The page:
In early September 1935, the Smoke House, a cigar and tobacco shop at 216 West Washington Street, was one of several local establishments raided by the Bloomington Police Department. Authorities suspected that the Smoke House was home to an illegal gambling operation.
For about a decade, from the mid-1910s to the mid-1920s, Herman Kadgihn ran a newsstand and cigar shop at 607½ North Main Street. No one was identified in this photograph, so it's not known if Herman is one of the three men pictured here.
Seen here is a 1935 photograph of the Nierstheimer Bros. grocery store at 428 North Main Street in downtown Bloomington. Today, Crossroads, the popular fair trade handcrafts shop, occupies the main floor of this building.
Tracy Green & Co., circa 1928, located at the southwest corner of Washington and Gridley streets east of downtown Bloomington.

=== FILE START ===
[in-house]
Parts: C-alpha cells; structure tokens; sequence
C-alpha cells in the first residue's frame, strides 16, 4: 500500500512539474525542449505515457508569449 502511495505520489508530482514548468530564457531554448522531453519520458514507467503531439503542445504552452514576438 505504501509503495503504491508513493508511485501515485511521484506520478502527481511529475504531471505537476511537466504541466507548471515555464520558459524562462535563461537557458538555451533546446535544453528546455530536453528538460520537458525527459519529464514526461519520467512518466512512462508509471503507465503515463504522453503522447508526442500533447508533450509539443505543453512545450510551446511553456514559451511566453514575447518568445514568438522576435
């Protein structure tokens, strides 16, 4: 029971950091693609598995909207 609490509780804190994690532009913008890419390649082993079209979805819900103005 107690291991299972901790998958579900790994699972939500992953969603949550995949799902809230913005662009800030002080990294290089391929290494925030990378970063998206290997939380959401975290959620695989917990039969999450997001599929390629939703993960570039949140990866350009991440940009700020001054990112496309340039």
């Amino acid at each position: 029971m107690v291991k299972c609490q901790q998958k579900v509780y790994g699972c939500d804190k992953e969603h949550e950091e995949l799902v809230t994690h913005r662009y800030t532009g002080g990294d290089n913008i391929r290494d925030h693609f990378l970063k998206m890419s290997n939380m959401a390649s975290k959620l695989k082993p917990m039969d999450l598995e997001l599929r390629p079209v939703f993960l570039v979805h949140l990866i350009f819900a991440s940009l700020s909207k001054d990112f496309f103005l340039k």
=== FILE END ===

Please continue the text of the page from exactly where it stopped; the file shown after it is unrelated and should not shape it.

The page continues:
“Tornado Leaves Trail of Debris Strung Across Central Illinois" read the page 5 headline in the June 11, 1939 Pantagraph. Seen here is damage from that storm in downtown Arrowsmith, the small McLean County community east of Bloomington. A tornado and / or accompanying high winds tore off the corner of the Masonic building and left the Hess grocery store exposed to the elements.
Built by Elmo and Arline Winterland in 1960, the Oasis Drive-In was a local Route 66 landmark. Does anyone remember the drive-in's “Luigi Burger," a hamburger with a special sauce?
This undated photograph shows Paul F. Beich Candy Co. employees packing Whiz Bars, a marshmallow, chocolate and peanut concoction that was the local confectioner's best seller. Beich established a Bloomington-based candy company under his name in 1892.
This photo of C.U. Williams and Son Co., 207 E. Washington St., Bloomington, dates to 1914. It was part of a Williams advertisement appearing in a souvenir program for a December 7-8, 1914 minstrel show staged by the Benevolent and Protective Order of Elks, Bloomington Lodge 281, at the Chatterton Opera House on E. Market St.